Susan B. Garland and Rachel L. Sheedy: Strategies Married Couples Can Use to Boost Benefits

David Muhlbaum: Smart Tax Deductions Non-Itemizers Can Claim

Jill Weisenberger, M.S., R.D.N., C.D.E : Before You Lose Your Mental Edge

Dana Dovey: Coffee Drinkers Rejoice! Your Cup Of Joe Can Prevent Death From Liver Disease

Chris Weller: Electric 'Thinking Cap' Puts Your Brain Power Into High Gear

The Kosher Gourmet by Marlene Parrish A gift of hazelnuts keeps giving --- for a variety of nutty recipes: Entree, side, soup, dessert

April 4, 2014

Rabbi David Gutterman: The Word for Nothing Means Everything

Charles Krauthammer: Kerry's folly, Chapter 3

Amy Peterson: A life of love: How to build lasting relationships with your children

John Ericson: Older Women: Save Your Heart, Prevent Stroke Don't Drink Diet

John Ericson: Why 50 million Americans will still have spring allergies after taking meds

Cameron Huddleston: Best and Worst Buys of April 2014

Stacy Rapacon: Great Mutual Funds for Young Investors

Sarah Boesveld: Teacher keeps promise to mail thousands of former students letters written by their past selves

The Kosher Gourmet by Sharon Thompson Anyone can make a salad, you say. But can they make a great salad? (SECRETS, TESTED TECHNIQUES + 4 RECIPES, INCLUDING DRESSINGS)

April 2, 2014

Paul Greenberg: Death and joy in the spring

Dan Barry: Should South Carolina Jews be forced to maintain this chimney built by Germans serving the Nazis?

Mayra Bitsko: Save me! An alien took over my child's personality

Frank Clayton: Get happy: 20 scientifically proven happiness activities

Susan Scutti: It's Genetic! Obesity and the 'Carb Breakdown' Gene

Lecia Bushak: Why Hand Sanitizer May Actually Harm Your Health

Stacy Rapacon: Great Funds You Can Own for $500 or Less

Cameron Huddleston: 7 Ways to Save on Home Decor

The Kosher Gourmet by Steve Petusevsky Exploring ingredients as edible-stuffed containers (TWO RECIPES + TIPS & TECHINQUES)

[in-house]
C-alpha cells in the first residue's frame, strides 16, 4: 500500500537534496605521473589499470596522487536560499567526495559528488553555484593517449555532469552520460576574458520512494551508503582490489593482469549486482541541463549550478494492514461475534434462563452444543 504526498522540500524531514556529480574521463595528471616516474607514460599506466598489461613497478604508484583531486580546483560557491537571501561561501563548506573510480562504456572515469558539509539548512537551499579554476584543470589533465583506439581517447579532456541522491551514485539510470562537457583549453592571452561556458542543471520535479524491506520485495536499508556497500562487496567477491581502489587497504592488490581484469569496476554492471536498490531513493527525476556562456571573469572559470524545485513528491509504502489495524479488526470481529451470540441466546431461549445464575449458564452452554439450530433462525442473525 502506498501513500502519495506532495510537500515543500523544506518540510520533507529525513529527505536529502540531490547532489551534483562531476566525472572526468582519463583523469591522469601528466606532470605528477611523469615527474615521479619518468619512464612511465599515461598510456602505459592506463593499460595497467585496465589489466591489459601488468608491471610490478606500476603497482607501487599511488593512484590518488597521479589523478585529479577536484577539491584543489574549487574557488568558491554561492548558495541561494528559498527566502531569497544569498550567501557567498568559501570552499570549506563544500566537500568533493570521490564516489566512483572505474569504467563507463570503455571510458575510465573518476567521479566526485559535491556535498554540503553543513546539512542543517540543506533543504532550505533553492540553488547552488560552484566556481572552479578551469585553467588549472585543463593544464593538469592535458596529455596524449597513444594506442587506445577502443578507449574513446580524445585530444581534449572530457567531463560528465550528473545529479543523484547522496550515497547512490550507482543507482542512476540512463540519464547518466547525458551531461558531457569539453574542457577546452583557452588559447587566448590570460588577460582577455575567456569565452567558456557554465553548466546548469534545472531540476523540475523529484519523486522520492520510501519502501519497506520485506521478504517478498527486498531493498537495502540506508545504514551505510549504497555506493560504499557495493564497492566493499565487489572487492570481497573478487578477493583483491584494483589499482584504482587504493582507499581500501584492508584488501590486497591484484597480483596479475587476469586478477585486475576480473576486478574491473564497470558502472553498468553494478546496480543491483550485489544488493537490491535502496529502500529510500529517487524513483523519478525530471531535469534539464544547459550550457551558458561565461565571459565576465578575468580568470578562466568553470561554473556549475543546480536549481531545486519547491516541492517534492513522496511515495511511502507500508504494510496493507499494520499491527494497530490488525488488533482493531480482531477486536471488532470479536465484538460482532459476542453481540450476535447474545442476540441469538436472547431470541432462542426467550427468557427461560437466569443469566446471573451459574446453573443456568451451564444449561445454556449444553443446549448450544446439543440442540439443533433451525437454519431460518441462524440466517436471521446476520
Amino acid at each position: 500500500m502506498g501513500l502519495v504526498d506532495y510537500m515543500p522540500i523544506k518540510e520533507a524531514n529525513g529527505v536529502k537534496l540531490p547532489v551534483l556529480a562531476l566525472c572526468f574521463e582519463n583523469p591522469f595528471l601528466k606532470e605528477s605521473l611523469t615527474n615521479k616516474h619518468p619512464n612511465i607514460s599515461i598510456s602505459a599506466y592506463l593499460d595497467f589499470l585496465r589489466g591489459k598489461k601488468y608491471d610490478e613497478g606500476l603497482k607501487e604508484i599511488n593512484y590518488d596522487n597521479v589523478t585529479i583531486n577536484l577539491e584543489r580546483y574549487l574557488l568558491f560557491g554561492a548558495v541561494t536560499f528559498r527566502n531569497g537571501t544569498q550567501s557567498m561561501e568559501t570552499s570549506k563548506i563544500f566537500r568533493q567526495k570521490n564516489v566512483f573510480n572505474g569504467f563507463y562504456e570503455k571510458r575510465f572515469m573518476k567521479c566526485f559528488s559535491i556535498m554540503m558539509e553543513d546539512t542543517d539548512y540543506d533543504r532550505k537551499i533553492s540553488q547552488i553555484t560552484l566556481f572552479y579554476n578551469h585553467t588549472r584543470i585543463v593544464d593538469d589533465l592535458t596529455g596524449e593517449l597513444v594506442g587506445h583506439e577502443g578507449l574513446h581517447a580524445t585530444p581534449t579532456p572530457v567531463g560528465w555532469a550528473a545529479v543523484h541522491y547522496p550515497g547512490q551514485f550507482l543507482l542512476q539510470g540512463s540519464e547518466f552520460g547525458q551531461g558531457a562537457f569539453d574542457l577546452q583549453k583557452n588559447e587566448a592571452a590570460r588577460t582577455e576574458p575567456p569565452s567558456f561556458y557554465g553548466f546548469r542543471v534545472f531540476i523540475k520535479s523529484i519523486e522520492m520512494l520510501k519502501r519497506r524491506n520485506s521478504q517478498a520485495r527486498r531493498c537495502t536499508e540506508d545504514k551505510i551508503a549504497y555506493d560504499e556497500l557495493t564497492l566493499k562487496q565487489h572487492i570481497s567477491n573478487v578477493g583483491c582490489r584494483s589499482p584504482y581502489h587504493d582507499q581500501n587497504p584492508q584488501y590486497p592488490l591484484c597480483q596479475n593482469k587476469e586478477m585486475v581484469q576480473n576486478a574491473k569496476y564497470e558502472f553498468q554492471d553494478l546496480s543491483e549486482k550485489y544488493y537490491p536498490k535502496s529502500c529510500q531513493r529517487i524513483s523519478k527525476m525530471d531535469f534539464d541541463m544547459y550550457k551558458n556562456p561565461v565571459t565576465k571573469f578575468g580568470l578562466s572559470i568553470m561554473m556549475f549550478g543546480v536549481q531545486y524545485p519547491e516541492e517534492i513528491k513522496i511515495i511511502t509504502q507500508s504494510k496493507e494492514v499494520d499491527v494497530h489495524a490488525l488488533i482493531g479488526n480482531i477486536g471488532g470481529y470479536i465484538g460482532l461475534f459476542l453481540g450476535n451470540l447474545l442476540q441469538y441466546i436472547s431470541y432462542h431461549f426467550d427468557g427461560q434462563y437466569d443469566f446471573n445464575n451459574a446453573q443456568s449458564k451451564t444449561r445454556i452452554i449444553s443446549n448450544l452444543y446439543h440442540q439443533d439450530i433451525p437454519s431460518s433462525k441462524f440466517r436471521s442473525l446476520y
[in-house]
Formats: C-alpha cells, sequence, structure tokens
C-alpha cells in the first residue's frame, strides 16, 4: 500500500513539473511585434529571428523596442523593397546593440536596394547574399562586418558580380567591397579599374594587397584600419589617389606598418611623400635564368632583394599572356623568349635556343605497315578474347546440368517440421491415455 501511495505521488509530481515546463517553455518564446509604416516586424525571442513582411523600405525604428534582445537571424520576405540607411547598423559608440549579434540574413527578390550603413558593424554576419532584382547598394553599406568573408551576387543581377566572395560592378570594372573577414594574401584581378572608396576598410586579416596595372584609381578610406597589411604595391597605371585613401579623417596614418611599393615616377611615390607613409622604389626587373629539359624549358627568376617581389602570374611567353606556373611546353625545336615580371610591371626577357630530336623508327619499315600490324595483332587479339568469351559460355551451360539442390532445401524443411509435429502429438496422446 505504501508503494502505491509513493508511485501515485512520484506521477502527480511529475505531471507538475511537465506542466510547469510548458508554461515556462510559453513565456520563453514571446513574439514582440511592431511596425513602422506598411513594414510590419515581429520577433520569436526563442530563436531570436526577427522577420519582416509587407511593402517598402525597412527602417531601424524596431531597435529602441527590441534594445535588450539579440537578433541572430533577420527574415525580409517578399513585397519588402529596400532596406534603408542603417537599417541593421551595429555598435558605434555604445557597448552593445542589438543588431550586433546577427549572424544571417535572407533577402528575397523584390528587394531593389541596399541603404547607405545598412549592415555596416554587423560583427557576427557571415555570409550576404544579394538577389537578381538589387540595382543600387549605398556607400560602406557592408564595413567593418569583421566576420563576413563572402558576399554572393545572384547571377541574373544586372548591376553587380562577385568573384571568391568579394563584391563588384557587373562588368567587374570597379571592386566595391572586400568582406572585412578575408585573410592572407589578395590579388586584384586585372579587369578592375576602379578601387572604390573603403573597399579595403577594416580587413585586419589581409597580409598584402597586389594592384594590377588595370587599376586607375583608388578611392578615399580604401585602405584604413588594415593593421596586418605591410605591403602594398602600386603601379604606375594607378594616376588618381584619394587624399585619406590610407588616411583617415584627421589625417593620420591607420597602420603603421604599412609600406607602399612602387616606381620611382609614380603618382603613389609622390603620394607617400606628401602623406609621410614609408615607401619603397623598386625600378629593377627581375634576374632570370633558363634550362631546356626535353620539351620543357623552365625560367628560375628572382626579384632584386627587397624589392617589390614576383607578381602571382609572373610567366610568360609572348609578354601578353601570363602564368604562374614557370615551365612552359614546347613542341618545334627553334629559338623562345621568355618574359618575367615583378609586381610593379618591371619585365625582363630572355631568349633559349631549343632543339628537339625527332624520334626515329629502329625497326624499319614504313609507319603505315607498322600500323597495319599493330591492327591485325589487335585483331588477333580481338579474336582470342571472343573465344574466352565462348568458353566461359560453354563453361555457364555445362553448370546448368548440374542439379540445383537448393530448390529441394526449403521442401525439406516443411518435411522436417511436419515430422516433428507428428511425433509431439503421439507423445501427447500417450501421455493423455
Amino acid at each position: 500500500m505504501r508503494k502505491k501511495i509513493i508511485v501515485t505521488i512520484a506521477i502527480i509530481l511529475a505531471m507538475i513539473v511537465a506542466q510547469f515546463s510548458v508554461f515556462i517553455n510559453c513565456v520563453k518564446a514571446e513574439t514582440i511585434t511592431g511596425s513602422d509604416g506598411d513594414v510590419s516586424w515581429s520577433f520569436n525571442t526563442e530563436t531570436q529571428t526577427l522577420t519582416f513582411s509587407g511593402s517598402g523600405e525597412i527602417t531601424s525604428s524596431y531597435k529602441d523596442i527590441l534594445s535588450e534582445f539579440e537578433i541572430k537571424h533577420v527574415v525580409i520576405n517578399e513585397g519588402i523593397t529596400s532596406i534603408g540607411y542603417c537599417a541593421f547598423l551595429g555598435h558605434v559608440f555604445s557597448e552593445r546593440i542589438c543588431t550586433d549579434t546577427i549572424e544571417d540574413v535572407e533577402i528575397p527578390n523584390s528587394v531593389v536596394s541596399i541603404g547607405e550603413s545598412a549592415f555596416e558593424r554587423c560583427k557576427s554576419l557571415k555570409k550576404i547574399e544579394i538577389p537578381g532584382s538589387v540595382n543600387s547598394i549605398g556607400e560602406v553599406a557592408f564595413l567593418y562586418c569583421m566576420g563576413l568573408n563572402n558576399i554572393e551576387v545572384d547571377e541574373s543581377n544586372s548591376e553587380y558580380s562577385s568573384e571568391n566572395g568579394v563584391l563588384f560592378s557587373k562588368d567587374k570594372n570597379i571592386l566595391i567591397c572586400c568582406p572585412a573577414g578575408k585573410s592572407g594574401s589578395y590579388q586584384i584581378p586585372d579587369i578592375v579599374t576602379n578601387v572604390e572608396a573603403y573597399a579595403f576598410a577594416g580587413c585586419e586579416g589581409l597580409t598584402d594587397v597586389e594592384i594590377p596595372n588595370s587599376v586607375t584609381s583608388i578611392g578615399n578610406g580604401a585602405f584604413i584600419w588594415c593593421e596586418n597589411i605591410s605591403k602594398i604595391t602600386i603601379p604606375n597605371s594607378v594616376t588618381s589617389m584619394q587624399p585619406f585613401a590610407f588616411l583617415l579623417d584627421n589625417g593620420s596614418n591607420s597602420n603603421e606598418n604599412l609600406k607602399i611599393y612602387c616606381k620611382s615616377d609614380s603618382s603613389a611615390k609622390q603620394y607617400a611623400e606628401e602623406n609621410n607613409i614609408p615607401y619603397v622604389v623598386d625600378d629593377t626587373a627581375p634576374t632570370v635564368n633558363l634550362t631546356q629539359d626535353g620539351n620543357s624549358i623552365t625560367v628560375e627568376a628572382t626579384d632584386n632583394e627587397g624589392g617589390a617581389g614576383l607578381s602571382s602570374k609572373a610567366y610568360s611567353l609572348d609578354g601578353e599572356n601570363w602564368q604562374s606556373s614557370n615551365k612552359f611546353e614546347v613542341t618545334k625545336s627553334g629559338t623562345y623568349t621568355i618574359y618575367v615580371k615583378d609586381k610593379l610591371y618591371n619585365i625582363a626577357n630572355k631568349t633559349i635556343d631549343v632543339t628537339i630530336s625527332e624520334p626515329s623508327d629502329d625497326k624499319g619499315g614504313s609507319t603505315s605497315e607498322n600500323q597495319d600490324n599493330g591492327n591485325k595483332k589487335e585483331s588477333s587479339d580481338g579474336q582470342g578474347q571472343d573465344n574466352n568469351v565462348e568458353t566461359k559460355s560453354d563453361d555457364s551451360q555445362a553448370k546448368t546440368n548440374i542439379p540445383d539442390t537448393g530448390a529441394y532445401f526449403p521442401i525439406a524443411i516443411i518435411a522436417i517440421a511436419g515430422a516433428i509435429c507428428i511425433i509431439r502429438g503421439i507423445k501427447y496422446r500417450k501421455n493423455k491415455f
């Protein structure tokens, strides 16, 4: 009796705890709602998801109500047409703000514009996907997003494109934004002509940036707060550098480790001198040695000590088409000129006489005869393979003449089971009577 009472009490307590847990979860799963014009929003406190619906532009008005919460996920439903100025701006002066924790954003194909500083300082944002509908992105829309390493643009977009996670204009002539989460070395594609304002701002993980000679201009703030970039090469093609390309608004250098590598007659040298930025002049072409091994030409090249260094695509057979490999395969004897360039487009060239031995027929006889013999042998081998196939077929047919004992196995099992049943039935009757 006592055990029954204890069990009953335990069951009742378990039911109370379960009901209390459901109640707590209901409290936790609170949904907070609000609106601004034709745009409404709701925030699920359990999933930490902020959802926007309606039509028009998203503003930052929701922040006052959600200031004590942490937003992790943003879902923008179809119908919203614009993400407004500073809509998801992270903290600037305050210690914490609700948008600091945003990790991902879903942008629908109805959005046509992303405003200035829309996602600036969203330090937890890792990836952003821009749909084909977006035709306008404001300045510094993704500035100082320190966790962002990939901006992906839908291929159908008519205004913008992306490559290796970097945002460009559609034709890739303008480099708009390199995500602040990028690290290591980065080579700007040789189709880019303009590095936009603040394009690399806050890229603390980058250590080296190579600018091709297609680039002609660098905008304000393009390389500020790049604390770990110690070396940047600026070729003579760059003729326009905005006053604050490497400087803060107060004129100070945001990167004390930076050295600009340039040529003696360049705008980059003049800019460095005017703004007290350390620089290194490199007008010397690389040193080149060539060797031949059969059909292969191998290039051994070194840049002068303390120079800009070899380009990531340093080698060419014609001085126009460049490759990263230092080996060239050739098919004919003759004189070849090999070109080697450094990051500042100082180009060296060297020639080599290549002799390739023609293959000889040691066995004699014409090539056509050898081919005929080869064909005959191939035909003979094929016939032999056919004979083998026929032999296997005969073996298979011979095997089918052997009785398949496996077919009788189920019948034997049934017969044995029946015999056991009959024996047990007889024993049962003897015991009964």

Jewish World Review August 29, 2008 28 Menachem-Av 5768

Convention(al) reflections

By Suzanne Fields

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http://www.JewishWorldReview.com | COROLLA, N.C. — It's hard to be a hero in America. John Kerry learned that the hard way. He returned from the war in Vietnam, decorated by his grateful country, and turned on the men he had left behind, accusing them of crimes and atrocities. Years later, after he "reported for duty" as the nominee of his party, he was "Swift-boated" by men with whom he had served. Turnabout may or may not have been fair play, but it was enough to sink Kerry's boat.

John McCain seemed safe and comfortable in his accolades as the prisoner of war home from the Hanoi Hilton. The scion of a distinguished Naval family had not only endured unspeakable pain and horror, but had refused to leave his fellow prisoners when the North Vietnamese said he could leave.

Most Americans forgave his adulterous dalliances when he returned, figuring that anyone who suffered so much with such grace had something coming to him. But that was then. Now he hears occasional Democratic sneers of "so what?" Wesley Clark sniped that being a prisoner of war was no qualification for the presidency. Joe Biden damns with faint praise: "John McCain is my friend. But these times require more than a good soldier."